i, too, was the only female in the web room, scripting and coding html for the male graphic designers who didn't know how to code anything themselves. for awhile it was something of an ego boost, having coworkers all over the room saying, "hey, alison, do you know how to ..." until i grew tired of doing other people's work without receiving any credit. i grew tired also of having most of the ideas and suggestions i would bring to meetings shot down immediately by these same men, men who had much less knowledge but much more power than i had, men who would stand in groups five feet from my cubicle and discuss, in rather lewd terms, the waitresses at the local hooters. deciding finally that the polo shirts with the embroidered company logo (available only in extra-large) didn't fit and neither did i, i gave up.

i'm sure that my particular situation is not representative of what all women experience when working in technical fields, but it certainly soured me on the whole thing, at least for awhile. as i like to think of it, it's not that women aren't ready for IT, it's that IT isn't ready for women.
posted by bluishorange at 2:21 PM on May 1, 2001

It's vastly oversimplifying to say that women "don't want to be stereotypical geeks", but I think it is very valid that a lot of women see, for example, a 12-hour coding session, and think "ugh, this isn't for me". If I had to work the same times and duration as our engineers, I'd go crazy. That doesn't mean that I don't have the same enthusiasm for solving a problem or dismantling hardware.

I'm also tired of reading these "for the masses" media pieces about how there are no women in tech, blah blah. Maybe those of us who are happily geeking (but not CEOs) should rise up and start demanding journalistic notice?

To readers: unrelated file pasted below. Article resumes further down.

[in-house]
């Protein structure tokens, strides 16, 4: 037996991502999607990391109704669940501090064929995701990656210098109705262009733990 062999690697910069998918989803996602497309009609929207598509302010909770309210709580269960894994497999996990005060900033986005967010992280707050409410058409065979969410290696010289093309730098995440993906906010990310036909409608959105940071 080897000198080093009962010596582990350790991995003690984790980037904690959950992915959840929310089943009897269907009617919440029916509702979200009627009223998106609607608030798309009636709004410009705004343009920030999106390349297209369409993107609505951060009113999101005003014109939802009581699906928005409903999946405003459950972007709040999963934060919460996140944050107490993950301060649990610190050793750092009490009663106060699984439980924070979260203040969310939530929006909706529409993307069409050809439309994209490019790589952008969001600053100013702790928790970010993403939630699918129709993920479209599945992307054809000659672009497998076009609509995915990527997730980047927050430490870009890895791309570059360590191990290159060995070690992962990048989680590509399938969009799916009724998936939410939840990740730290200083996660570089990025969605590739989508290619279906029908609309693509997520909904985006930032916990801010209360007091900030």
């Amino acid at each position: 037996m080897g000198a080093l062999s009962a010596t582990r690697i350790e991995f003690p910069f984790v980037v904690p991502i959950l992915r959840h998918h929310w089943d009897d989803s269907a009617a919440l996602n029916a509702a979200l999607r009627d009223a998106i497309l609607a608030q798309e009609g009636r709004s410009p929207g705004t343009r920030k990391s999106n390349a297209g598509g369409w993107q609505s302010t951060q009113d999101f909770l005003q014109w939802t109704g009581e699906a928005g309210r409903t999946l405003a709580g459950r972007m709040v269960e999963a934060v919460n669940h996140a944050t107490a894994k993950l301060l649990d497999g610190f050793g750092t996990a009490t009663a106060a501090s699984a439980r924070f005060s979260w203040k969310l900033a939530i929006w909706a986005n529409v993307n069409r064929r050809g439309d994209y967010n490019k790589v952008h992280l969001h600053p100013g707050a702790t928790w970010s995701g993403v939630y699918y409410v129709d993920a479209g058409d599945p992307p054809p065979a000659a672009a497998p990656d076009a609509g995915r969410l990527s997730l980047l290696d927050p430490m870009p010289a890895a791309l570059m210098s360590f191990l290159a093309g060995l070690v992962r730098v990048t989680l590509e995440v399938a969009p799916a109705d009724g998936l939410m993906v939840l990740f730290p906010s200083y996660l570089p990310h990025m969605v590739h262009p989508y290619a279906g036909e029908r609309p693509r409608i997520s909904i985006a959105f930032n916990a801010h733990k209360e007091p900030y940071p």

posted by calvarez at 3:50 PM on May 1, 2001

Hmmm, most web sites geared towards women are fluffy. That doesn't come as a surprise to me when you consider the number of fluffy magazines and television shows geared towards women. And those have been around much longer.

As for women not entering technical fields. I spent two months doing a group project on this topic for a class last quarter. The Women In Computer Science project. It's not perfect, I'm not 100% sure I agree with everything we said, but there's some good reading material in the resources section.

If anything, visit the Carnegie Mellon Women in CS pages.
posted by kathryn at 4:49 PM on May 1, 2001

Maybe more (not all) women like fluffy?

male/female differences aren't just physical, y'know...
posted by owillis at 5:16 PM on May 1, 2001

Just a few random thoughts...

1) I graduate in June with a comp-sci degree. Easily 50% of the students in the department are of the female persuasion and of all ages.

2) I'm a geek. It's fun!

3) A butt? I don't have time to have one of those. *grin*


posted by NsJen at 5:29 PM on May 1, 2001

You'd think a rear admiral would make a fairly good role model.
posted by davidgentle at 3:57 PM on May 3, 2001